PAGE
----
When is your session at the client’s studio really done? Part 1 of 2.


NOTE: This is the first post in a 2-part article. Click here to read part 2!

Sessions at a client’s studio (rather than your own home studio) are increasingly rare, but maybe that’s even more reason to review how to wrap one up. In an “away” situation, it may be your last chance to do everything right. Unless, of course, you DO everything right ... which will increase your odds of having more chances to come!

So, what should you do when your away-session is done?

The answer to this question depends partly on whether you’re being directed, even if the director is also the engineer or your client.

If the client is present (and/or client’s ad agency, etc.), that’s good. Even if the client is just tagging along, it’s good to have their immediate feedback, because they’re there to approve it. If they have any script changes, the voice actor can make them.

If the client wants to participate more actively, let them. (If the client is inexperienced at audio recording sessions, you might have to be a bit more diplomatic than if working with an experienced Director, but take them seriously. If you try to change them, they might hire another voice actor who is more welcoming of their input.)

Also, working with the client makes it a more personal relationship, which in turn increases the likelihood of having the client come back to you for future work.

If the client or the writer or someone else is present just to answer questions, not to direct, that’s fine – you take the helm. But nevertheless, it is still collaboration. In determining what they need, let them be your guide. If in your view they were satisfied too easily (that is, if you had additional creative paths to explore), be tactful ... and think carefully. Provide your expert ability and knowledge as requested or required. But remember that you’re directing yourself, not directing them. If they have approval authority, leave the final call to them.

... Which is why we have been belaboring the “during-the-session” discussion; it bears on when to call it a wrap:

If you’re working with a director or creative team, you’re done when they feel they have what they need. After all, the recording isn’t about your needs. It’s about theirs. When the engineer or director says, “Come out of the booth,” come out.

When you're invited out of the booth at a client’s studio, here’s how it should usually go ...

Smalltalk. Enjoy the bit of good feeling that typically follows a job presumably well done, but don't overstay your welcome. Your part of the project is over, but they still have work to do. Or other places to be, other clients to serve.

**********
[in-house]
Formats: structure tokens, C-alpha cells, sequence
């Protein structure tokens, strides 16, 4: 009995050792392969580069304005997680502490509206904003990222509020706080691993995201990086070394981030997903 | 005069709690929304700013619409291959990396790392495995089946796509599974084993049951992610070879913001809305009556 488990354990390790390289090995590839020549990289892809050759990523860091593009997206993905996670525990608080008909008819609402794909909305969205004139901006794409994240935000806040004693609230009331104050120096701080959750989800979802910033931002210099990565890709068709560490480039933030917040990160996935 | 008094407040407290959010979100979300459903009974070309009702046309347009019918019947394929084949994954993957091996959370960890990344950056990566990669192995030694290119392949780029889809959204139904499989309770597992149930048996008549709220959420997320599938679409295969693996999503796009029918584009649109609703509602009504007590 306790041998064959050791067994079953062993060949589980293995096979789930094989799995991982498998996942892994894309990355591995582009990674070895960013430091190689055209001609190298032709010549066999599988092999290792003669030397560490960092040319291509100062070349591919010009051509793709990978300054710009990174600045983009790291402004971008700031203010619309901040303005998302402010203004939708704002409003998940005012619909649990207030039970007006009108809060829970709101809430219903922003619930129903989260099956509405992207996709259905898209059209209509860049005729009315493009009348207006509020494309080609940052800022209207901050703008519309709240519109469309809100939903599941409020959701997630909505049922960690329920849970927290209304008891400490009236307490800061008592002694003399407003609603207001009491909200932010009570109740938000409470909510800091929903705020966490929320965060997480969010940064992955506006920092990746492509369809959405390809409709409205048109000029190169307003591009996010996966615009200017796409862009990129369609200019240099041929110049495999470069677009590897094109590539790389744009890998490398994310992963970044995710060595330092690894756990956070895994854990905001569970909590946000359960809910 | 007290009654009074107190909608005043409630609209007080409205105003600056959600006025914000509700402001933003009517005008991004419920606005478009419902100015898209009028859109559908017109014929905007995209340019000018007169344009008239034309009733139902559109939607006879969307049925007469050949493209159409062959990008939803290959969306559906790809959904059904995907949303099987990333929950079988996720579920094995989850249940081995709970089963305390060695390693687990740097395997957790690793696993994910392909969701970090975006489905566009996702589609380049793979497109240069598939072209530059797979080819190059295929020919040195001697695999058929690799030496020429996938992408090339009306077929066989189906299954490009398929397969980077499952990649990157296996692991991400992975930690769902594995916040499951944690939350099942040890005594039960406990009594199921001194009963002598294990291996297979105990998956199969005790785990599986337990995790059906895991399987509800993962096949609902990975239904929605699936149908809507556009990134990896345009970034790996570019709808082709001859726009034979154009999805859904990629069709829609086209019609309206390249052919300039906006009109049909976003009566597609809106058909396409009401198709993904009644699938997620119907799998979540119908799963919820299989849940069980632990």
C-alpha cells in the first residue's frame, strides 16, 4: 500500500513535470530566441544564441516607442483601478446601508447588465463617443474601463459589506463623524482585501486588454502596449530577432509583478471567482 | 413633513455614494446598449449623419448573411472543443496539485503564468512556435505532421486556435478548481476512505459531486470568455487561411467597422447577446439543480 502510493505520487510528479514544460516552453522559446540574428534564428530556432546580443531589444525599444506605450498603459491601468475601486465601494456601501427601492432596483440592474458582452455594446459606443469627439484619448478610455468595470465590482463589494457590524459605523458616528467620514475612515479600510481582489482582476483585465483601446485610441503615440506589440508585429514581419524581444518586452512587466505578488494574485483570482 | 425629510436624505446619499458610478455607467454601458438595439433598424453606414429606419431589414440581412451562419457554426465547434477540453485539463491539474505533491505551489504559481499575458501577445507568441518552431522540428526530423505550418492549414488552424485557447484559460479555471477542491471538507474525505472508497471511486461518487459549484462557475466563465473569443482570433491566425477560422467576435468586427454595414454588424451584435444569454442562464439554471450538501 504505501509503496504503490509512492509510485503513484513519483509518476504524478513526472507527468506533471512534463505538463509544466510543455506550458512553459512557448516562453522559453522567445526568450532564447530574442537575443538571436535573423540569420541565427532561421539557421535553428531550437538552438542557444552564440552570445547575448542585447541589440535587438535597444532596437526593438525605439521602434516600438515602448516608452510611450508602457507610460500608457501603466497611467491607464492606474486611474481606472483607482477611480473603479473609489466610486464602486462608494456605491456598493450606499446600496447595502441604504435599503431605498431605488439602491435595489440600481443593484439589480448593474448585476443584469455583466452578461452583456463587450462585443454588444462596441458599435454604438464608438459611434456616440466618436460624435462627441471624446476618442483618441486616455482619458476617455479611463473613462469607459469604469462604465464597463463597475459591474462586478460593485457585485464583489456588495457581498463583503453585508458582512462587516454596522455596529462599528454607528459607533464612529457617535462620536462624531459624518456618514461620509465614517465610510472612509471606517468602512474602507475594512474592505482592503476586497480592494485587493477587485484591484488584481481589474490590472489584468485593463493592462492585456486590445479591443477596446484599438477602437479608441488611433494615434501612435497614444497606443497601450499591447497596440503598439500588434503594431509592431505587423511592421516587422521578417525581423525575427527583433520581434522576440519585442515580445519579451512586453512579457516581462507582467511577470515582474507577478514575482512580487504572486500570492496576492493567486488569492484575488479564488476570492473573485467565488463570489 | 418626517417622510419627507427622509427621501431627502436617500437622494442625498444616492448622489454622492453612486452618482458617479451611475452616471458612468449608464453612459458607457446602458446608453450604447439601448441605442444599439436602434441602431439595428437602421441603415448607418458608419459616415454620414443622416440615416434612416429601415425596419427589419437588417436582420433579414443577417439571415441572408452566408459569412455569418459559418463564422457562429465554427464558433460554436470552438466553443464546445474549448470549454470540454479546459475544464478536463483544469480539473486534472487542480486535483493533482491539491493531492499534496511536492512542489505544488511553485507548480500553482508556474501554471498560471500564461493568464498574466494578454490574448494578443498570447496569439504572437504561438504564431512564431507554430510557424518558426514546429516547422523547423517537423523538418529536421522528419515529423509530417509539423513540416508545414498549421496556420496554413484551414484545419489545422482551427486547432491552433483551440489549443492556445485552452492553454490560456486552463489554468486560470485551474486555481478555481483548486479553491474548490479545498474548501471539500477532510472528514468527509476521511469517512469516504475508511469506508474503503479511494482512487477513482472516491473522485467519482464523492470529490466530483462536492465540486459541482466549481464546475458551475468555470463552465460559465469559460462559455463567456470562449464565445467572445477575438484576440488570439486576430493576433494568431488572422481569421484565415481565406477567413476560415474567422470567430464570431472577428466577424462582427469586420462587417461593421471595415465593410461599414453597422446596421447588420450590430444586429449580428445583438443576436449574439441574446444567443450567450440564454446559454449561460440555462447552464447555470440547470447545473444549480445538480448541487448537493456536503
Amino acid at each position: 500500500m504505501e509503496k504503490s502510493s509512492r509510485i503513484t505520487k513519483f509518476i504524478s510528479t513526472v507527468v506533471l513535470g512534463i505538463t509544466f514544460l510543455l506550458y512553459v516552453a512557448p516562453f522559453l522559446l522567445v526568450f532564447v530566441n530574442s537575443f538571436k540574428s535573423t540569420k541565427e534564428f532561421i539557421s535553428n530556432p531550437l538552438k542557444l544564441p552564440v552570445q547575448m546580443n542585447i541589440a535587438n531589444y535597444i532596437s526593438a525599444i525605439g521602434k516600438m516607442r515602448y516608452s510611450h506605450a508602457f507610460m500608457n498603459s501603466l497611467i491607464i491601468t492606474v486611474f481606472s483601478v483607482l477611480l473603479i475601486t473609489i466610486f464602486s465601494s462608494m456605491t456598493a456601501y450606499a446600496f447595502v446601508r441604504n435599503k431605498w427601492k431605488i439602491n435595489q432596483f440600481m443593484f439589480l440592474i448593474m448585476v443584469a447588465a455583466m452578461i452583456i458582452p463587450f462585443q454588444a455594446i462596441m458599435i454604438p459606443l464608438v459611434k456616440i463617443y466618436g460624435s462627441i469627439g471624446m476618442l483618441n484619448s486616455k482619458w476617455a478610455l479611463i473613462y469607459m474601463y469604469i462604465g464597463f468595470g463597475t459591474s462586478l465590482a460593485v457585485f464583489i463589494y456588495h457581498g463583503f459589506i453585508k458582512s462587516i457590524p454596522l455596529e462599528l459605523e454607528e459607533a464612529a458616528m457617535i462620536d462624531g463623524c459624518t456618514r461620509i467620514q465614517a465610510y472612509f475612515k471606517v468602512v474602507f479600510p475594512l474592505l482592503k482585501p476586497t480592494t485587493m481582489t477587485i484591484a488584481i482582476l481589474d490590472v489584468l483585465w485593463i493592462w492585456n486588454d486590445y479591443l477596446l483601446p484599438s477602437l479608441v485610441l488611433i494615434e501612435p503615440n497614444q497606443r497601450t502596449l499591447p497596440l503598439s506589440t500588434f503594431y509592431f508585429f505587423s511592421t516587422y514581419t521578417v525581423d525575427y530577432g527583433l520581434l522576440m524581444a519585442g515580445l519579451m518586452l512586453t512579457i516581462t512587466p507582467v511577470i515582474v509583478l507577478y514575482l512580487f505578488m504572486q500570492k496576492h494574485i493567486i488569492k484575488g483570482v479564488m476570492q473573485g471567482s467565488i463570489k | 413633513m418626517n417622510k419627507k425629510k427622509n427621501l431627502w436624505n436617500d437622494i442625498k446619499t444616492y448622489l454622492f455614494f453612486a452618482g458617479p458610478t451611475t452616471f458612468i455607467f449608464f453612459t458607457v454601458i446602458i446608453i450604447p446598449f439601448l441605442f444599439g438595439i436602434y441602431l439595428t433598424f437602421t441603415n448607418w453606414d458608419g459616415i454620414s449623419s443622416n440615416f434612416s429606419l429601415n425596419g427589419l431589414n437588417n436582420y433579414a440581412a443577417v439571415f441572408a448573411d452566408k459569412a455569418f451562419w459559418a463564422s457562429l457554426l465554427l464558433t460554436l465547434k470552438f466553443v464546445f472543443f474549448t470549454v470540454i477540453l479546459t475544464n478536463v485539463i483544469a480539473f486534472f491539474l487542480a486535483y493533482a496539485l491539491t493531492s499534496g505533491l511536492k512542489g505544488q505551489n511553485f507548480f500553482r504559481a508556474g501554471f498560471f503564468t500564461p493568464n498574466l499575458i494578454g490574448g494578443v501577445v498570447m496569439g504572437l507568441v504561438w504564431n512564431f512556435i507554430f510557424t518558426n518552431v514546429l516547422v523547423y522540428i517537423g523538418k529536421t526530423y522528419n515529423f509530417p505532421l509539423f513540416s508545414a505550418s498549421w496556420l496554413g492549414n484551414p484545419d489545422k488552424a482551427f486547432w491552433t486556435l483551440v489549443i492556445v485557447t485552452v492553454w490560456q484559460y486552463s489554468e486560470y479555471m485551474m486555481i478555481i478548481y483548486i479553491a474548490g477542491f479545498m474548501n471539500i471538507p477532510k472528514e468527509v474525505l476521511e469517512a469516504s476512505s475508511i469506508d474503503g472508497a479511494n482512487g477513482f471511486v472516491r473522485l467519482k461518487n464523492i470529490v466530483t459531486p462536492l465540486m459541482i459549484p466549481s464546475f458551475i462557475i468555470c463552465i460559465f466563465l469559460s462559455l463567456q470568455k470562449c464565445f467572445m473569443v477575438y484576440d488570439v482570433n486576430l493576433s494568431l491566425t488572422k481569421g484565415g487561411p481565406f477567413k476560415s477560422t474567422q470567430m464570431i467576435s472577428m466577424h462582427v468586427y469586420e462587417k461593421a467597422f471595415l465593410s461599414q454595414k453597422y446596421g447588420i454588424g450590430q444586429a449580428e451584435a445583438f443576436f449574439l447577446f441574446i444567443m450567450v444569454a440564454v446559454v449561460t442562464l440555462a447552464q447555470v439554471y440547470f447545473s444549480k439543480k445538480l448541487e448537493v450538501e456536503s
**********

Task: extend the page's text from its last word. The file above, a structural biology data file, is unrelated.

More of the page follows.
Most clients want to hear only things that benefit them, such as, “Want me to stick around while you review everything, in case you want me to re-record?” Most clients do NOT want to hear about your personal news, whether it be your family life, the weather or a promotional spiel. If the client talks about their family, it doesn’t mean that you need to talk about yours.

But use your judgment. On one hand, creating a friendly, personable relationship is critical. On the other hand, overstaying your welcome is detrimental. Find the balance. It depends on the client, their mood that day, their timeline, and so on.

Come to think of it, you have other things to get to, too, right?

Do NOT ask how you did. Assuming things went well, you should already know that they were satisfied. If you had a question regarding, say, tone or creative approach, the session was the time to have asked it. Asking now could introduce doubts, and is unprofessional because it shows a lack of confidence in your performance.

Instead, express your gratitude for the chance to work with them, and your hope that you'll get to work together again soon. If there's something nice to be said about them, their company or the session that's relevant and doesn't sound sappy or embarrassing, say it. It helps makes it genuine.

Offer your business card to the studio and the client or director, and have extras for anyone who asks. They should already know who you are, but they don't all have a copy of your contract and contact information. They may not all work for the same company, and in time, some of them will move on. Hopefully, they’ll take your card with them.

(However, it should be totally simple for them to find your website just by knowing your name.)